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In preparation for Biden’s visit, Israeli president meets with Jordanian king

Ahead of President Biden's mid-July visit to the region, Israeli President Isaac Herzog met in Amman with Jordanian King Abdullah II.

President Isaac Herzog met earlier this week in Amman with Jordan’s King Abdullah II, according to a statement released today by Herzog’s office.

The statement said, "Ahead of US President Joe Biden’s visit to the Middle East, and as part of diplomatic developments in the region, President Isaac Herzog met this week with His Majesty King Abdullah II at his royal palace in Jordan. During the warm meeting, held at King Abdullah's invitation, the President and the King discussed deep strategic issues, at both bilateral and regional levels. The visit also addressed the protection of stable Israeli-Jordanian relations and the need for dialogue with all actors in the region."

The visit of Herzog in Amman is especially important in light of Israel's current political crisis. If the Knesset is indeed dispersed tonight or tomorrow, it will be Alternate Prime Minister Yair Lapid who welcomes Biden to Israel.

Herzog last met with the king at the end of March, when Israel suffered terror attacks and during rising tensions on Temple Mount. At the time, Abdullah condemned the violence, expressing his condolences to the families of the victims. A day before Herzog’s visit, Defense Minister Benny Gantz also met with the king in Amman to discuss the evolving security situation.

This time, the palace in Amman did not confirm the meeting, and the office of Herzog declined to offer any additional details.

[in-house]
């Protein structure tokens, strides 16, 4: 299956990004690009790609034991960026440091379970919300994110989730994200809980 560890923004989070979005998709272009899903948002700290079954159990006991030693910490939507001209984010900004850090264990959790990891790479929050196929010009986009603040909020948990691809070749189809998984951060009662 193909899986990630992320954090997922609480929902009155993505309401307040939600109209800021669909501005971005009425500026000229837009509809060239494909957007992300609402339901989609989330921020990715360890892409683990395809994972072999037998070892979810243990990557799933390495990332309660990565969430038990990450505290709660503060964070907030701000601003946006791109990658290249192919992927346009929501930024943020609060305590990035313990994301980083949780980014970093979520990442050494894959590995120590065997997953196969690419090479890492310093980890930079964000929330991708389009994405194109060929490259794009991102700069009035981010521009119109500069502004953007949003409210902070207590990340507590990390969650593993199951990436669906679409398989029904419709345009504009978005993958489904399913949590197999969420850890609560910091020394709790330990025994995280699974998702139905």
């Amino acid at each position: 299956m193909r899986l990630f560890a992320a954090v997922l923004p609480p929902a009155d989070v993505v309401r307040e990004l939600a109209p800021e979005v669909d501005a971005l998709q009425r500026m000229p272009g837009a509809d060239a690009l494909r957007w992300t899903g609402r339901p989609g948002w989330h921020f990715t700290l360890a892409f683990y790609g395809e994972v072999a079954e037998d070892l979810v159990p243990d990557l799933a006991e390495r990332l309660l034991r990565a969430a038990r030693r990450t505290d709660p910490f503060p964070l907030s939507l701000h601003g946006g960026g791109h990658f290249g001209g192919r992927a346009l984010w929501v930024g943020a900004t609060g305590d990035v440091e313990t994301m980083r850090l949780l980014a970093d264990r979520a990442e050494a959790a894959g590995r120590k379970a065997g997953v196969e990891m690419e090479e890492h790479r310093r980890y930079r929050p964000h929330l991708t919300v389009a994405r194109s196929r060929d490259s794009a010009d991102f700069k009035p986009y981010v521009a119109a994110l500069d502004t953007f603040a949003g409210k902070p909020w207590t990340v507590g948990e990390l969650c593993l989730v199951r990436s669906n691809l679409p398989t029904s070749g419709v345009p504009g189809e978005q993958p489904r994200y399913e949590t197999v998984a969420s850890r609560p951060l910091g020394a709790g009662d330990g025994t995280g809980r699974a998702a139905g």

The director general of the Jordanian foreign ministry did not participate earlier this week at the Negev Summit Steering Committee meeting in Bahrain, which brought together senior officials from Israel, the United States, the Emirates, Bahrain, Morocco and Egypt. Similarly, the foreign minister of Jordan did not participate at the first Negev Summit meeting last March, at the initiative of Foreign Minister Yair Lapid.

On the other hand, reports claim that senior military officials from Jordan did participate at an American-initiated security meeting last March in the Egyptian Sharm el-Sheikh resort town. Reportedly, senior security officers from Israel, Saudi Arabia, Qatar, Egypt, the United Arab Emirates, Bahrain and Jordan participated, including IDF Chief of Staff Aviv Kochavi and his Saudi counterpart Gen. Fayyadh bin Hamed Al Ruwaili. Talks in Sharm el-Sheikh were described as first steps towards regional cooperation and covered aerial threats posed by Iran, including the threat of drones.

Referring to Biden's upcoming visit, Jordanian Foreign Minister Ayman Safadi said today, "There are no discussions about [establishing] a military coalition that consists of Israel," emphasizing that "the matter is also not on the agenda for US President Joe Biden's visit to the region in July."

In May, Prime Minister Naftali Bennett said he had rejected a Jordanian request to increase staffing for the Waqf, the Muslim religious trust that acts as the custodian of the Temple Mount. Amman had apparently asked to increase their number by 50, which Israel considered an attempt to diminish its sovereignty over the site.

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